Garlington 49By Scott Shane
The Perfect Angle
Garlington built this gorgeous 49-footer with every amenity the owner requested, and not a single thing he didn’t.
When Peter Landeweer, owner of Garlington Landeweer (GL) Marine, Inc., faced the daunting task of adding a new model to his lineup, he called upon his experiences with his customer base and travels. This led the builder towards a more traditional dayboat—express-style rather than a convertible sportfisherman. The newest creation from Garlington Landeweer is a super-sleek 49-foot express.
“Everywhere I’ve been fishing, new resorts are being built. We decided to go for a smaller, more economical boat that could efficiently travel and just as important, fish well. More frequently owners are using their boats just to fish and are staying in homes or hotels,” observed Landeweer.
The GL 44 Express is a well-known entity on the fishing circuit. To replace this top performer, the plan was to take all the features and handling characteristics of Garlington’s stately 61-footer and produce it in a more compact package. The 49 design was originally destined to be a bridge boat, but demand dictated the first hull be an express.
“It’s a whole different boat than the 44. We added more beam and raised the deck to allow for a stand-up engine room. This design added better visibility from the helm deck, especially when running. We designed a tiny spray rail so the water now breaks midway of the air intake on the hull, adding to the dryness of the ride,” reports the builder.
Osprey is hull number one of the 49s and she summers in Montauk, New York. Capt. Jason Carey splits his time bassin’ and flukin’ inshore off the Point and sprinting for yellowfin and bigeye tuna in the deep canyons 80 to 100 miles from the inlet. Her winter home is a few miles from where she was built in Stuart, Florida, where they mostly billfish. According to Carey, Garlington has hit pay dirt with this express.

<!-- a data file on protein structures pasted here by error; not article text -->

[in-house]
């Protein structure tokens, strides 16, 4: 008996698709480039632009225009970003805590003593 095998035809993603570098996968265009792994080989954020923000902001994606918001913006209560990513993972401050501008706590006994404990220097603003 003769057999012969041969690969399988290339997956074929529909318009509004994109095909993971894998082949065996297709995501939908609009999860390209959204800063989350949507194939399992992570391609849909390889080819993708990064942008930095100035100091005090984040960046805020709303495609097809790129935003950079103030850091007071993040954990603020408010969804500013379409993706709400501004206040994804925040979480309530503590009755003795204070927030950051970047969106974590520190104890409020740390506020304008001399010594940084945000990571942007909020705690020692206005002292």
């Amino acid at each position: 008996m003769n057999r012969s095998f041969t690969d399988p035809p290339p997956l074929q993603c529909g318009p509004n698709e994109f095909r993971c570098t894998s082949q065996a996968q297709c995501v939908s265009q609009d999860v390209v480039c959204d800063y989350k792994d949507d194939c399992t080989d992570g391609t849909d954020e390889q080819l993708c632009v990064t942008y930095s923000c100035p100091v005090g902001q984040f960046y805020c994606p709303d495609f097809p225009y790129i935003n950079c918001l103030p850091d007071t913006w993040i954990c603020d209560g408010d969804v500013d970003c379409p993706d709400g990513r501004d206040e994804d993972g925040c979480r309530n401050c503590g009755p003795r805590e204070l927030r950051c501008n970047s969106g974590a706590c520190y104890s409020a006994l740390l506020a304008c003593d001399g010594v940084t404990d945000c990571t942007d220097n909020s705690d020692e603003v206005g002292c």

“She really performs well inshore and off. We fished the Stream one day in 8- to 10-footers and she just sat there like a duck. When we billfish, her design makes it easy to handle a fish. It’s a clean cockpit and easy to work around,” he said.
The cockpit is 114 square feet and the freeboard measured out at 25 inches. There are no obstructions to get in the way of an angler or mate, except for a rocket launcher that is set back 45 inches from the transom, allowing for easy circumvention.
All custom boats are specifically designed for a particular owner’s needs or lack thereof, and Osprey is no exception. Garlington is capable of transforming a hole in the water into the technical equivalent of a space shuttle. However, Osprey’s owner didn’t want a NASA-style ship.
“We just don’t have the need for live bait and we keep a relatively small percentage of what we catch. One of our two fishboxes is chilled, the other we use for gear. We also don’t use teaser reels, but we did put compartments in if we want to add them later,” Carey said.
Teak covering boards complement a teak deck, which is soft on the feet and designed with a significant perimeter fiberglass gutter that channels water and debris effortlessly to the grated corner scuppers. The hawsepipes are large and the liner angles back to the opening, so feeding a dock line to the cleats is not like threading a needle. Indeed, the portside in-sole cockpit box is capable of holding a large swim ladder and the assortment of brushes, 5-gallon buckets, and cleaning supplies.
The GL 49 exhibits a pretty sweet mix as far as radius design and hard angles, especially in the cockpit; it’s nice to see the blend of thoughts. The twin mezzanine seats are not just an inadequate version of a current fad, they are in fact wide, comfortable to sit on, and have compartments below that are electronically controlled either to refrigerate or freeze contents.
The transom door is just shy of 3 feet wide and just within, in the cockpit sole, are two receivers for a swim ladder. This allows the transom, above and below the waterline, to be clear of any potential line cutters. The 50-amp service can be plugged in on either side since Osprey’s owner did not spec a retracting shore power cord system. The lazarette is a finished compartment and sufficiently large to service the rudders, autopilot actuator, and assorted pumps.